One of the pillars of frugal living is a philosophy of DIY (do it yourself). Frugal people are independent and possibly stubborn. The frugal people that I know are hard-working and are willing to try and fix something themselves, rather than to pay someone to come and do the job.
DIY projects range from sewing on a misplaced button – to putting down your own wood floors – and everything in between. My husband and I come from a long line of DIYers. I bet your family is the same way. If you ask your grandmother, she’ll probably tell you many stories of the old days and how they used things up.
A frugal person never wants to waste anything. They’ll save scraps of fabric and scraps of wood. The philosophy is, “I might need this someday”. And, they’re often right. Little scraps of fabric are perfect for quilts or doll clothes. Scraps of wood can be made into a bird house or toy for the grandkids.
DIYers are not afraid of tackling a new problem. Many people around them (usually spouses) may warn them that they can’t do it, or that it’s too dangerous. I just might be one of those spouses. My husband has taught himself so many things: putting down oak floors, sanding them, staining them, and finishing them. He’s built and finished concrete driveways and completely finished an unfinished basement.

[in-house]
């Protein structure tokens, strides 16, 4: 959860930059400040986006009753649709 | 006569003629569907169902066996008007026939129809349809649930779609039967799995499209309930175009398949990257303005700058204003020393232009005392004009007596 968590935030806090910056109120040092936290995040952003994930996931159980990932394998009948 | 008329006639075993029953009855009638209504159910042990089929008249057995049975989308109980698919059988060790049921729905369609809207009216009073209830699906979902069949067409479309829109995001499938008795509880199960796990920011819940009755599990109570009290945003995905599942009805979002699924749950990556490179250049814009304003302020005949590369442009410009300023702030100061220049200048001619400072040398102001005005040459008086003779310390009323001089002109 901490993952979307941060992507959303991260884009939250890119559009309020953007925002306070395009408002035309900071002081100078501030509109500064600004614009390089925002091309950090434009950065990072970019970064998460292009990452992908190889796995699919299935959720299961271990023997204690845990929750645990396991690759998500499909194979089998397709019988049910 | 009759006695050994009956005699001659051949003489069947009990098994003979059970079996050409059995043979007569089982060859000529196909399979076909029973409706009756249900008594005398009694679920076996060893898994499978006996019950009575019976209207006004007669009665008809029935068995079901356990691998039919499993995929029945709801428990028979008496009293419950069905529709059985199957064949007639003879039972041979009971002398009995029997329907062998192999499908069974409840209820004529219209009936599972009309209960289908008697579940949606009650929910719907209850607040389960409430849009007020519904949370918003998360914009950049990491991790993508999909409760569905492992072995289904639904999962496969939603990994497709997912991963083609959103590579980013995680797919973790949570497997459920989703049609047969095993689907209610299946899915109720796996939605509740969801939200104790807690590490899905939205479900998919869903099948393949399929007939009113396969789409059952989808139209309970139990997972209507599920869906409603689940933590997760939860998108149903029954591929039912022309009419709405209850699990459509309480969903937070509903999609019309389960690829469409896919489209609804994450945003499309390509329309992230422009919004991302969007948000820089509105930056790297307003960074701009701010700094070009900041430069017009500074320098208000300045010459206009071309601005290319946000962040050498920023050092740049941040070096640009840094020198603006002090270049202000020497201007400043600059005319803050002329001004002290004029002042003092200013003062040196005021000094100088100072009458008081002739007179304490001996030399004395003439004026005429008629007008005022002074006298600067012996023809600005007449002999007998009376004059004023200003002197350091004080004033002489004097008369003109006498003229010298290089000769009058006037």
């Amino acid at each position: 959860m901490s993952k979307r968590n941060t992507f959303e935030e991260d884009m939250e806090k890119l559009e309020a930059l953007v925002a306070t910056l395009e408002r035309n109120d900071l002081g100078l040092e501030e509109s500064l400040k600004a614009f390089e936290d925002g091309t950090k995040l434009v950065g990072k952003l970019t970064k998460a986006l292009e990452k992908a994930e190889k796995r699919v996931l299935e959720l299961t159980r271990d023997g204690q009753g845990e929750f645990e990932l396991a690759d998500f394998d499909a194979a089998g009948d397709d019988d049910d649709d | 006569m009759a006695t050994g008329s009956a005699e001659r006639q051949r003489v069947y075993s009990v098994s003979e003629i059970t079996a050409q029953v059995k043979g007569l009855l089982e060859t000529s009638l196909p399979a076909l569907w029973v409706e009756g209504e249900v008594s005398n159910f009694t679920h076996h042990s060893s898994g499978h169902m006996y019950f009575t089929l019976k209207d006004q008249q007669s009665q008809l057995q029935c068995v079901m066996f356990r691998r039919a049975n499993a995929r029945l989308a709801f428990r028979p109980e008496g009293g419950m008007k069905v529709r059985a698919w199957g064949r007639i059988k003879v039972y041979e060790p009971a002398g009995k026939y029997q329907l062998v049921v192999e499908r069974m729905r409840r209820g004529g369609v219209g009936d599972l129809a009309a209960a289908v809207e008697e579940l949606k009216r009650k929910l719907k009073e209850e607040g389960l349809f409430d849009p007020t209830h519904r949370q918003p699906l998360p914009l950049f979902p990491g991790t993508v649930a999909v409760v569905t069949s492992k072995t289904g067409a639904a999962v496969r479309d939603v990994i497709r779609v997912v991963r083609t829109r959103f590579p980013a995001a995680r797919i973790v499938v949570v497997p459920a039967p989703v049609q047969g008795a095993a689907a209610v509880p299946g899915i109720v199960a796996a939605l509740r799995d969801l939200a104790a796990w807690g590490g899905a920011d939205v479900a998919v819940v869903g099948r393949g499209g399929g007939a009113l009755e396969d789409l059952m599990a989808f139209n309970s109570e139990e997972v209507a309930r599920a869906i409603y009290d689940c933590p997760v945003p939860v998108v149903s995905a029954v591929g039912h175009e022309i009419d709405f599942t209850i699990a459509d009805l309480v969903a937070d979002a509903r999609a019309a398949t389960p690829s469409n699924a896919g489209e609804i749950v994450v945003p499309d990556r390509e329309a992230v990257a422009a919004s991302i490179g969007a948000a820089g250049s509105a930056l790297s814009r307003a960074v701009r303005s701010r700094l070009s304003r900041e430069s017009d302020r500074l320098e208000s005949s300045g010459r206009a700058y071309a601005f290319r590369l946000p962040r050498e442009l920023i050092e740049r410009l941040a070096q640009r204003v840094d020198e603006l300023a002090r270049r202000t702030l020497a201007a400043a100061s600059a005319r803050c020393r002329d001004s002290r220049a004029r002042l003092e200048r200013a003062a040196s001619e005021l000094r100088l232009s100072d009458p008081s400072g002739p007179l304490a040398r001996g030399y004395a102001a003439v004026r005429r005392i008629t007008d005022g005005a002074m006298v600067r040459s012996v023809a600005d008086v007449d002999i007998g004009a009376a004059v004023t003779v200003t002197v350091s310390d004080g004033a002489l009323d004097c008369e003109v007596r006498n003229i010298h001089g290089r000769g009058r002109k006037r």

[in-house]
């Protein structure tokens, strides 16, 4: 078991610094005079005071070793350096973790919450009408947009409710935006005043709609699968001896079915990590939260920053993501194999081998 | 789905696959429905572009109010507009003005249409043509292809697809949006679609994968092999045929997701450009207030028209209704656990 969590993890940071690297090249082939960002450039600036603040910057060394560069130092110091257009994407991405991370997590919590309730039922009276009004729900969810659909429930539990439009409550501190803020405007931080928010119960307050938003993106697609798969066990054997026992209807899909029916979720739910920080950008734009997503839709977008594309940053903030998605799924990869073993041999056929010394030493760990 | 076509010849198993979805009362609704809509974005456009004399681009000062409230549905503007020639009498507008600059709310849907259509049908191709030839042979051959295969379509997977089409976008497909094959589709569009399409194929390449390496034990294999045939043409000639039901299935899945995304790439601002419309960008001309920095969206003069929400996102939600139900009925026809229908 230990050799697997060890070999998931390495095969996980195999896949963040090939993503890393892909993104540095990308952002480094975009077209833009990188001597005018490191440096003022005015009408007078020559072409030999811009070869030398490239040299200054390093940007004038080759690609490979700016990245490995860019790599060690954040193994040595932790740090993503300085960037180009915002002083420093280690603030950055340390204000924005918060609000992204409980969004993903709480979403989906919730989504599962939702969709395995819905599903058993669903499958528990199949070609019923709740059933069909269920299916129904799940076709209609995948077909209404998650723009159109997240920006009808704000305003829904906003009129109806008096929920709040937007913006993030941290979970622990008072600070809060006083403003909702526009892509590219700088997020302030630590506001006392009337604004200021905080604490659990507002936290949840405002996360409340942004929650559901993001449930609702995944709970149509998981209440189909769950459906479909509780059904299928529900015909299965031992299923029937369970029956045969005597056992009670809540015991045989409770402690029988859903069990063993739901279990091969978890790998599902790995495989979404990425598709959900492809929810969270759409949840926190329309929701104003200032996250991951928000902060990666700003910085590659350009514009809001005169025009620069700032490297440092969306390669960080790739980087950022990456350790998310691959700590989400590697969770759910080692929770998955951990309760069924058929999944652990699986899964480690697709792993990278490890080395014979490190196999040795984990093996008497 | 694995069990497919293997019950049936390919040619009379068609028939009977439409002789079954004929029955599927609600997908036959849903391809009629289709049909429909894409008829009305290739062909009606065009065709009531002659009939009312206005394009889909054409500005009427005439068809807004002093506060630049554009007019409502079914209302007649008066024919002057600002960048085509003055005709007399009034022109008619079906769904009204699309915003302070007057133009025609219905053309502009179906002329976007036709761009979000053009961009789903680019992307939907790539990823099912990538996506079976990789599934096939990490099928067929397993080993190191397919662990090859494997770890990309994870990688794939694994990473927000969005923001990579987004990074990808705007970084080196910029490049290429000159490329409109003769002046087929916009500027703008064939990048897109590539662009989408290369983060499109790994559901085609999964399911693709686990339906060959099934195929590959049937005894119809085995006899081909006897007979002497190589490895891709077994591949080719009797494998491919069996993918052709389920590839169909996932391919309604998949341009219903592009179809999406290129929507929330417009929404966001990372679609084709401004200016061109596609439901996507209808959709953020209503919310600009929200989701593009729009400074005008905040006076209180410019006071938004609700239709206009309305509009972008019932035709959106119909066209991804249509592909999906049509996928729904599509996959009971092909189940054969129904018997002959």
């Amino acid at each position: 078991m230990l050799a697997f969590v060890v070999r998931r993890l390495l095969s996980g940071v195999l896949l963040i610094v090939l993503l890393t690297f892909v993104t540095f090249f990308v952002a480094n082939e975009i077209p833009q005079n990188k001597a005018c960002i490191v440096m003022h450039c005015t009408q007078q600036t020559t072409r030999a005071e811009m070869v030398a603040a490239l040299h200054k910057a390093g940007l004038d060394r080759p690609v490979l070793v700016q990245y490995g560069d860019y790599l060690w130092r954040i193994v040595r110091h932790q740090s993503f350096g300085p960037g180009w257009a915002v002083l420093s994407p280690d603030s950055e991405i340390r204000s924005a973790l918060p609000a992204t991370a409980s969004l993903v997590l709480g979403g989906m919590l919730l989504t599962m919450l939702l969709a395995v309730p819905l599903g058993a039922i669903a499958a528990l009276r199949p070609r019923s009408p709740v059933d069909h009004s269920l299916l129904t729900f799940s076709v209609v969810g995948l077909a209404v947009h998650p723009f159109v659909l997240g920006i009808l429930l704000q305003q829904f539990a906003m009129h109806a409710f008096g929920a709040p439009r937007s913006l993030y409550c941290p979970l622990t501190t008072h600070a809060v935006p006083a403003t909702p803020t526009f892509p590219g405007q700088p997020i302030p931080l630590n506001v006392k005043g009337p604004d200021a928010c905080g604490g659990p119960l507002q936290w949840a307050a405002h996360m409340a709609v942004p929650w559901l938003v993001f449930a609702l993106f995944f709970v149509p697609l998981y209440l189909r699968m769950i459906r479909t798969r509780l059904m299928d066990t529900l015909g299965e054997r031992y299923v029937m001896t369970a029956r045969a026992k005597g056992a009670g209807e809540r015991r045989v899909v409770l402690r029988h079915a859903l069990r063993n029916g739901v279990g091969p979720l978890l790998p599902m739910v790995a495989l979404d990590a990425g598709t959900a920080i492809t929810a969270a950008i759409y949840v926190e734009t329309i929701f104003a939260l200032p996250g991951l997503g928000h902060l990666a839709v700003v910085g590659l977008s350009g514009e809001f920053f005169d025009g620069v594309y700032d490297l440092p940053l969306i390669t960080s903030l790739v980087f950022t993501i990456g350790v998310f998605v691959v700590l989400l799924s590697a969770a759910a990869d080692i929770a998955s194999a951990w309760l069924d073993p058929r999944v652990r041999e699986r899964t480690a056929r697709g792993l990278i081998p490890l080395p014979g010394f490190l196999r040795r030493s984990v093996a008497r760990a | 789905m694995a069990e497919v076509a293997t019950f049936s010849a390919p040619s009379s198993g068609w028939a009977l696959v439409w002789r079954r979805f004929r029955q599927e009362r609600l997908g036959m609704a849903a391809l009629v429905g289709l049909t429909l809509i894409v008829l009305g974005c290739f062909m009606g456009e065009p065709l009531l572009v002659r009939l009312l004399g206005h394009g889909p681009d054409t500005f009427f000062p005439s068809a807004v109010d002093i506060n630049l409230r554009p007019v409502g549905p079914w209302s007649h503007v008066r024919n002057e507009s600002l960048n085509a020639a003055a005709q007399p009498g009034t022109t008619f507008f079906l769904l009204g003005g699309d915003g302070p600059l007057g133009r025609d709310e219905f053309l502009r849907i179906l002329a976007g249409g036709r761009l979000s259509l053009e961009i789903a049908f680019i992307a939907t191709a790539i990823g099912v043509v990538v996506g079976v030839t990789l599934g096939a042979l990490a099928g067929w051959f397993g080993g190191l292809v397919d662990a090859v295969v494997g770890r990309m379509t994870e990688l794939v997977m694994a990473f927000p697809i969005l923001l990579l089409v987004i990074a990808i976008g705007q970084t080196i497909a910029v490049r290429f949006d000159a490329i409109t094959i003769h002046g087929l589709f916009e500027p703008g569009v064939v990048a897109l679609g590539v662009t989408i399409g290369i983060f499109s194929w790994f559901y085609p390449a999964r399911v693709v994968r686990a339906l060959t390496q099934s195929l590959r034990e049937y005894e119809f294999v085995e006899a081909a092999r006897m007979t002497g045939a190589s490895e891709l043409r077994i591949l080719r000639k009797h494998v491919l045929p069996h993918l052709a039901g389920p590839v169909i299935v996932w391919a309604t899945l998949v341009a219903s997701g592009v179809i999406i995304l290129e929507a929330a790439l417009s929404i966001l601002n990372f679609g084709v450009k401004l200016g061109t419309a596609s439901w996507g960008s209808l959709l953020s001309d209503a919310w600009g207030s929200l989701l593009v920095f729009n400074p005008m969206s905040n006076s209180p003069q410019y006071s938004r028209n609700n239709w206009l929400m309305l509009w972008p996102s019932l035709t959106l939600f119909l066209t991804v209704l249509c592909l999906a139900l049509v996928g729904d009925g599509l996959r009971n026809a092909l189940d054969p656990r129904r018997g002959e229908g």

I don’t take on such difficult physical projects, but have tried many things around the house, too. I’ve planted gardens, made slipcovers, sewn clothing for the family, and sewn on plenty of buttons. Painting all the walls of our various homes would always fall on my shoulders, until my back pain made it impossible.
Over the years, we’ve saved thousands of dollars by doing things ourselves. If we didn’t know how to do something, we asked people questions, watched youtube, taken classes, and read books. With the internet, it’s so easy to find tutorials for almost any project. Because of this philosophy, our family was able to enjoy many things that we otherwise ,couldn’t afford.
Doing things yourself will help you discover your creative side. Families can grow stronger when they put their heads together and work out a problem. Even though it would be easier to just write a check and pay a professional, there is great satisfaction in doing it yourself.
If you have ideas for projects, but can’t afford them, make a plan for DIY. Of course, there are some things that might not save you money to do it yourself. That’s why it’s important to plan and research everything involved. Find out all the costs involved before you begin a project. But, if the money saved is worth it, go ahead.
What are some of your favorite things to do? What projects have you tackled? I hope you enjoy doing it yourself and saving money, too!
@2019, copyright Lisa Ehrman